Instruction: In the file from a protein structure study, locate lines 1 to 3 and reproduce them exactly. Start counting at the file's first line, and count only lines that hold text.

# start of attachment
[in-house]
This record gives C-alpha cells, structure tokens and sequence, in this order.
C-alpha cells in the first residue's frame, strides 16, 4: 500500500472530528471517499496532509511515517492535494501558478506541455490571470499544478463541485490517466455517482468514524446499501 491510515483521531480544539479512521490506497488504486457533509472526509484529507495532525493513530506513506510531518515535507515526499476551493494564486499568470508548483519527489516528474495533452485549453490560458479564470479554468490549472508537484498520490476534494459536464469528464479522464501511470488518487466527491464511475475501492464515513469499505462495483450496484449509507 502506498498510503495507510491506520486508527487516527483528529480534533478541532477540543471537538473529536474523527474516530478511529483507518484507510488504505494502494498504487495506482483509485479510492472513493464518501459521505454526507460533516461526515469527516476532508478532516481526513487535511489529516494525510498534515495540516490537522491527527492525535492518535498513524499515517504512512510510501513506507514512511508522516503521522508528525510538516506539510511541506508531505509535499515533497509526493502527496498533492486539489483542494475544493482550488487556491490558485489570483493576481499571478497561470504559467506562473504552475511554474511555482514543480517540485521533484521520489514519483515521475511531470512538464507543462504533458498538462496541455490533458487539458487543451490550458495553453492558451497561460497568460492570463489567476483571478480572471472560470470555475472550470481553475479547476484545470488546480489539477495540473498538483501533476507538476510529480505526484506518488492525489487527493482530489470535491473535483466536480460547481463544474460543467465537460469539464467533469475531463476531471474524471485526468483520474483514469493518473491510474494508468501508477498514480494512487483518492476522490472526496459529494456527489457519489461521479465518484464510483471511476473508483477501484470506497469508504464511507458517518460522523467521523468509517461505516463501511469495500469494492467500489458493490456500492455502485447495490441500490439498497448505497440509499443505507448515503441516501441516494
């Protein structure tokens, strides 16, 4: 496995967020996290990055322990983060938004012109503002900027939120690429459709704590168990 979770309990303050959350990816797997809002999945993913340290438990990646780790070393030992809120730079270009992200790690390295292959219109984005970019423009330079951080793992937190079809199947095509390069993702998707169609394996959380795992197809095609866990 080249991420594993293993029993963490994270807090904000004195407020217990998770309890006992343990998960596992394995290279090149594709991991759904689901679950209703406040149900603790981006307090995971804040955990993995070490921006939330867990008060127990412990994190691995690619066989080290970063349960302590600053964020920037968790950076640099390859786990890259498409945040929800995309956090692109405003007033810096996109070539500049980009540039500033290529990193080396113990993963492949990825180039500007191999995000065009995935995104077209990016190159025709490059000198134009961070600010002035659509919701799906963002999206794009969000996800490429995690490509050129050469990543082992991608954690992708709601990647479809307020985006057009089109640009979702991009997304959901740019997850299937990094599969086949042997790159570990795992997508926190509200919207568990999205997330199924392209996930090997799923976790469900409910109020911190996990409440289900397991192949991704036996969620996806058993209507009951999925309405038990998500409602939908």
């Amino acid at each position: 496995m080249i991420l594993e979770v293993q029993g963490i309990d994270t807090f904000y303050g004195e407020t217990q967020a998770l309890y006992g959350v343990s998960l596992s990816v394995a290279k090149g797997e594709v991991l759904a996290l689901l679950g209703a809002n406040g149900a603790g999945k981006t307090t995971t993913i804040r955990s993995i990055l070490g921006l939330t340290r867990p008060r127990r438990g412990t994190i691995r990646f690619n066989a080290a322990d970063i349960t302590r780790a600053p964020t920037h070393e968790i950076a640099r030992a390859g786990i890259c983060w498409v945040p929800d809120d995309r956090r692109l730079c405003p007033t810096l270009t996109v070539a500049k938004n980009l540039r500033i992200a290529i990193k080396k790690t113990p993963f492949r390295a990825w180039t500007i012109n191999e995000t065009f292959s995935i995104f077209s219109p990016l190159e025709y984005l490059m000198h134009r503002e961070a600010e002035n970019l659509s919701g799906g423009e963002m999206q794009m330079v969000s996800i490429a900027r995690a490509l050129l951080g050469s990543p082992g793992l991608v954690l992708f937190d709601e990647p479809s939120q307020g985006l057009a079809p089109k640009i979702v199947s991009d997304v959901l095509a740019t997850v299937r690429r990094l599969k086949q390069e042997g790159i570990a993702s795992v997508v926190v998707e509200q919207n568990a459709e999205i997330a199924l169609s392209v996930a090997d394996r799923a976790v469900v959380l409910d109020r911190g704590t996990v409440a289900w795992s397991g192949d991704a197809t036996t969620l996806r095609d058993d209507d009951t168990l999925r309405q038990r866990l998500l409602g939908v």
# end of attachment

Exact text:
[in-house]
This record gives C-alpha cells, structure tokens and sequence, in this order.
C-alpha cells in the first residue's frame, strides 16, 4: 500500500472530528471517499496532509511515517492535494501558478506541455490571470499544478463541485490517466455517482468514524446499501 491510515483521531480544539479512521490506497488504486457533509472526509484529507495532525493513530506513506510531518515535507515526499476551493494564486499568470508548483519527489516528474495533452485549453490560458479564470479554468490549472508537484498520490476534494459536464469528464479522464501511470488518487466527491464511475475501492464515513469499505462495483450496484449509507 502506498498510503495507510491506520486508527487516527483528529480534533478541532477540543471537538473529536474523527474516530478511529483507518484507510488504505494502494498504487495506482483509485479510492472513493464518501459521505454526507460533516461526515469527516476532508478532516481526513487535511489529516494525510498534515495540516490537522491527527492525535492518535498513524499515517504512512510510501513506507514512511508522516503521522508528525510538516506539510511541506508531505509535499515533497509526493502527496498533492486539489483542494475544493482550488487556491490558485489570483493576481499571478497561470504559467506562473504552475511554474511555482514543480517540485521533484521520489514519483515521475511531470512538464507543462504533458498538462496541455490533458487539458487543451490550458495553453492558451497561460497568460492570463489567476483571478480572471472560470470555475472550470481553475479547476484545470488546480489539477495540473498538483501533476507538476510529480505526484506518488492525489487527493482530489470535491473535483466536480460547481463544474460543467465537460469539464467533469475531463476531471474524471485526468483520474483514469493518473491510474494508468501508477498514480494512487483518492476522490472526496459529494456527489457519489461521479465518484464510483471511476473508483477501484470506497469508504464511507458517518460522523467521523468509517461505516463501511469495500469494492467500489458493490456500492455502485447495490441500490439498497448505497440509499443505507448515503441516501441516494